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Fishermen's tempers flare at BP, national media oil spill coverage

PASS CHRISTIAN, Miss. — Tempers flared at a town meeting led by U.S. Sen. Roger Wicker here on Sunday.

Commercial fishermen, out-of-work charter boat captains, city leaders, grass roots organization members and weary residents gathered at Shaggy’s restaurant on the harbor seeking answers from Wicker and other officials about BP’s response to the oil spill.

The fishermen’s anger was directed at BP, which they believe is giving jobs to recreational fishermen instead of them, and at national media reports, which they say give the impression the Mississippi Coast is covered in oil.

“We have reached the boiling point,” said Wade Blackwell, a lifelong fisherman in Pass Christian. “Those of us who are working fisherman are not being called back to work this oil spill. We only see recreational boats and retired folks being used. This is our life and nobody will call us back from BP and now the phone numbers they gave us are disconnected. We have not seen any money, either.”

Wicker responded by saying BP is now a new kind of bureaucracy.

“But we will try to get these problems resolved,” Wicker told the crowd.

Leonie Johnston of Fins and Grins Charters said he believes the fight against the oil offshore now is too little, too late.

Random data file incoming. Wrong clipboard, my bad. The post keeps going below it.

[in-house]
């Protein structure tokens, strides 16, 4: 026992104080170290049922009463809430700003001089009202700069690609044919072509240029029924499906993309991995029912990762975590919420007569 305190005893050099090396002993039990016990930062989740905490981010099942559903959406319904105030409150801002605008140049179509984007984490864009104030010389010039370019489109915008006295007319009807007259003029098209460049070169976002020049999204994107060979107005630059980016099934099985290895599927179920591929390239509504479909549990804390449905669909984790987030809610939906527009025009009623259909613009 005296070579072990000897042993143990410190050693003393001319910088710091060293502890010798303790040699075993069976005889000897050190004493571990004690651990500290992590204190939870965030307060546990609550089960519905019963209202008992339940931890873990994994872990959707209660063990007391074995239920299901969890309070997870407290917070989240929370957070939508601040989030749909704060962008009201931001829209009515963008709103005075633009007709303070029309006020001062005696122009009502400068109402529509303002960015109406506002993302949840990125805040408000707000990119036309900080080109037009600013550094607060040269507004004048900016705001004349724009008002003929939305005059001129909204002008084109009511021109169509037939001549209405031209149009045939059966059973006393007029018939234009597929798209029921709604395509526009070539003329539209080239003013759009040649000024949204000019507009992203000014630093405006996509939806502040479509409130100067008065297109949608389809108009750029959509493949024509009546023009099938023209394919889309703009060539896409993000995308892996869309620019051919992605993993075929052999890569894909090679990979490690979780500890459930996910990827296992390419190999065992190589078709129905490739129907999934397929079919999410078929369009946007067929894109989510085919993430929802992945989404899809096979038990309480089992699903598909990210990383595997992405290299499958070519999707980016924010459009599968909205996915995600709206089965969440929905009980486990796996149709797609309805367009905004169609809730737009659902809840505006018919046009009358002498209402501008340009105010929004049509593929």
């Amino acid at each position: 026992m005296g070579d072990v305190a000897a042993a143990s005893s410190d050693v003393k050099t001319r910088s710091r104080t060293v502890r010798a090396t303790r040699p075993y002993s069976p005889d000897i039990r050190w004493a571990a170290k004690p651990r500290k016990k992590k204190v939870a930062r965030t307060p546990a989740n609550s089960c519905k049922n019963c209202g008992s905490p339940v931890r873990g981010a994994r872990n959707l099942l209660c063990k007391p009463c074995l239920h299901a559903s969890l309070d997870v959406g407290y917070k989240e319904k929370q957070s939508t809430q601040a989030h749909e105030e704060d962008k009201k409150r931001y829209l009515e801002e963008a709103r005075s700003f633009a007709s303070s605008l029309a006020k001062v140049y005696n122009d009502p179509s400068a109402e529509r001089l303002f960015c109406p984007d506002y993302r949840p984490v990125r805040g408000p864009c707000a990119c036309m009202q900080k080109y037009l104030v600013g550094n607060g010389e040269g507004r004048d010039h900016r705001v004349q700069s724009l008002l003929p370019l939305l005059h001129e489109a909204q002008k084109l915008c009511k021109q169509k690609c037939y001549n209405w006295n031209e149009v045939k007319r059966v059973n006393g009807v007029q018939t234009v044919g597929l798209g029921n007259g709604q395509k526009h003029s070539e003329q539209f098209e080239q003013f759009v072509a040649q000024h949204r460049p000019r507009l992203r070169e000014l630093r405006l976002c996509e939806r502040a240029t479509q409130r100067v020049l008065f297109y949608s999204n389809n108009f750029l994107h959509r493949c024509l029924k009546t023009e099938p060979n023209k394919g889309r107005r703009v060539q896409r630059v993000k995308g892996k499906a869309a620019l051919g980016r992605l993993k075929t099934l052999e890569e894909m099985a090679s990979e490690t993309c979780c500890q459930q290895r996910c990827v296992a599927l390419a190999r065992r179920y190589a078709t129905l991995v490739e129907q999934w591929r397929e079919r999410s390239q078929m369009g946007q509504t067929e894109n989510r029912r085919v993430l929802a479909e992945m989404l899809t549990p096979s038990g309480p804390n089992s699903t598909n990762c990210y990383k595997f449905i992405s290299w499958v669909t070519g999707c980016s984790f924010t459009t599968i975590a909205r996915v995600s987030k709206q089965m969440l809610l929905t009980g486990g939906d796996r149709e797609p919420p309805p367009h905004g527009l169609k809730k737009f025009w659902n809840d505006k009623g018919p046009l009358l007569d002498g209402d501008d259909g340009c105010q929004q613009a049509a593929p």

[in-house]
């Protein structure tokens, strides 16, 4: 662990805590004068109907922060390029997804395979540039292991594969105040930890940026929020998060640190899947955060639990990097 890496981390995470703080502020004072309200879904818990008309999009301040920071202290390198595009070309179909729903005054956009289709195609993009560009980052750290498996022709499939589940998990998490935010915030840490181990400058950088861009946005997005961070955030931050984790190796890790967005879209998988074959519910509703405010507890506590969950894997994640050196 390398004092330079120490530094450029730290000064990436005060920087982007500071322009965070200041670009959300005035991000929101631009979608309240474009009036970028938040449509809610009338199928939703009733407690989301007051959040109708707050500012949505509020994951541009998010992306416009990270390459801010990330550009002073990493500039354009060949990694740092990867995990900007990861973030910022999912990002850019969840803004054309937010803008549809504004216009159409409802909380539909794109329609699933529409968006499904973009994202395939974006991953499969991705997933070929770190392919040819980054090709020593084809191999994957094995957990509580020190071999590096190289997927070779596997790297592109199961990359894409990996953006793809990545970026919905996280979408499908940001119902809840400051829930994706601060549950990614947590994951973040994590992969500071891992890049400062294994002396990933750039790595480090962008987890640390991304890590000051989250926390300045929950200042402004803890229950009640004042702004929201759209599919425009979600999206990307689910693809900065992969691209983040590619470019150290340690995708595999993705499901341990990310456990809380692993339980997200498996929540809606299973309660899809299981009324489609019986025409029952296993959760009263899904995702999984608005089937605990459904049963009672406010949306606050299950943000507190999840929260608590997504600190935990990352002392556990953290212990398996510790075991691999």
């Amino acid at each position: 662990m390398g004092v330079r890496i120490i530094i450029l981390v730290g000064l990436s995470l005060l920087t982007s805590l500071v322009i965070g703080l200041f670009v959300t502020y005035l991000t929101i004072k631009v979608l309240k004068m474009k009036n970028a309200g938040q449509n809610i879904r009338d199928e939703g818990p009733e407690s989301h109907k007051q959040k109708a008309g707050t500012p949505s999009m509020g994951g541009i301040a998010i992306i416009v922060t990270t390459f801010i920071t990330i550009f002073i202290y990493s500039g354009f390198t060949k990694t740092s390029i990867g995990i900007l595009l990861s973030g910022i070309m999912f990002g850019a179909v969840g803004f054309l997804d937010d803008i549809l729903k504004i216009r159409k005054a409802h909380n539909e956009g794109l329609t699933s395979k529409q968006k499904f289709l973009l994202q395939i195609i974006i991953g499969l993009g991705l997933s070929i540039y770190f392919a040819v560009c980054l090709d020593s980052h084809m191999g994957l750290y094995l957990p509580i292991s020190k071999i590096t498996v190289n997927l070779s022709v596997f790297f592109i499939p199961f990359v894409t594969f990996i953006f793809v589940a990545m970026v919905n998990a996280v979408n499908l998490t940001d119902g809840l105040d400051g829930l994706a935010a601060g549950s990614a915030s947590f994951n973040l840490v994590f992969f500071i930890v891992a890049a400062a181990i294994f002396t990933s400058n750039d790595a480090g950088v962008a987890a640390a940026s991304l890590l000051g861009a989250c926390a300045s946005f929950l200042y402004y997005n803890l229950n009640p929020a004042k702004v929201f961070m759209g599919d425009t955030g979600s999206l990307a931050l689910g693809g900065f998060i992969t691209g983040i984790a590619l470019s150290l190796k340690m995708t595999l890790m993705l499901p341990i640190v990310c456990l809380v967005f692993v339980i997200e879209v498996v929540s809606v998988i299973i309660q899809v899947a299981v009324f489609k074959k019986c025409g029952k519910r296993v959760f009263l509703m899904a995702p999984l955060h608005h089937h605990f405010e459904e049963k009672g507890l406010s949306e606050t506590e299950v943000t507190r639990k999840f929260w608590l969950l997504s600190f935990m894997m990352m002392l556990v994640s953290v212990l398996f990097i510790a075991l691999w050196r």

“We are dead in the water,” Johnston told the senator. “We are thrilled with the coverage on the Coast that our waters are safe and open but the national news is telling America we are closed. The message is not getting out that we are open, and we are all starving.”

Asian-American fishermen in attendance told officials they are without work now because of the BP oil spill, and some of them are still feeling the effects of Hurricane Katrina. There is also the language barrier.

“The Asian-American community does not understand the federal process and help for them is not clear, because they do not understand. There needs to be help breaking down this language barrier,” said Kaitlin Truong, chairman for the Asian Americans for Change.

Wicker said BP is trying to help, but agreed there is a language barrier.

“We will take all of these comments back to BP and try to address all of them,” Wicker again told the group. “Although we are not responsible for BP’s actions we know they are in trouble.”

Department of Marine Resources Executive Director Bill Walker said tar balls recently discovered off Horn Island and Petit Bois are in manageable amounts and are being cleaned up and taken to the landfill.

“We are not seeing a great amount of oil in our waters at all,” Walker reassured the group.

“The NOAA lines on the maps tell us that they are 95 percent sure the oil is not there. The national news is just coloring the entire region brown so that it looks like the oil is all over this area, and it is not.”

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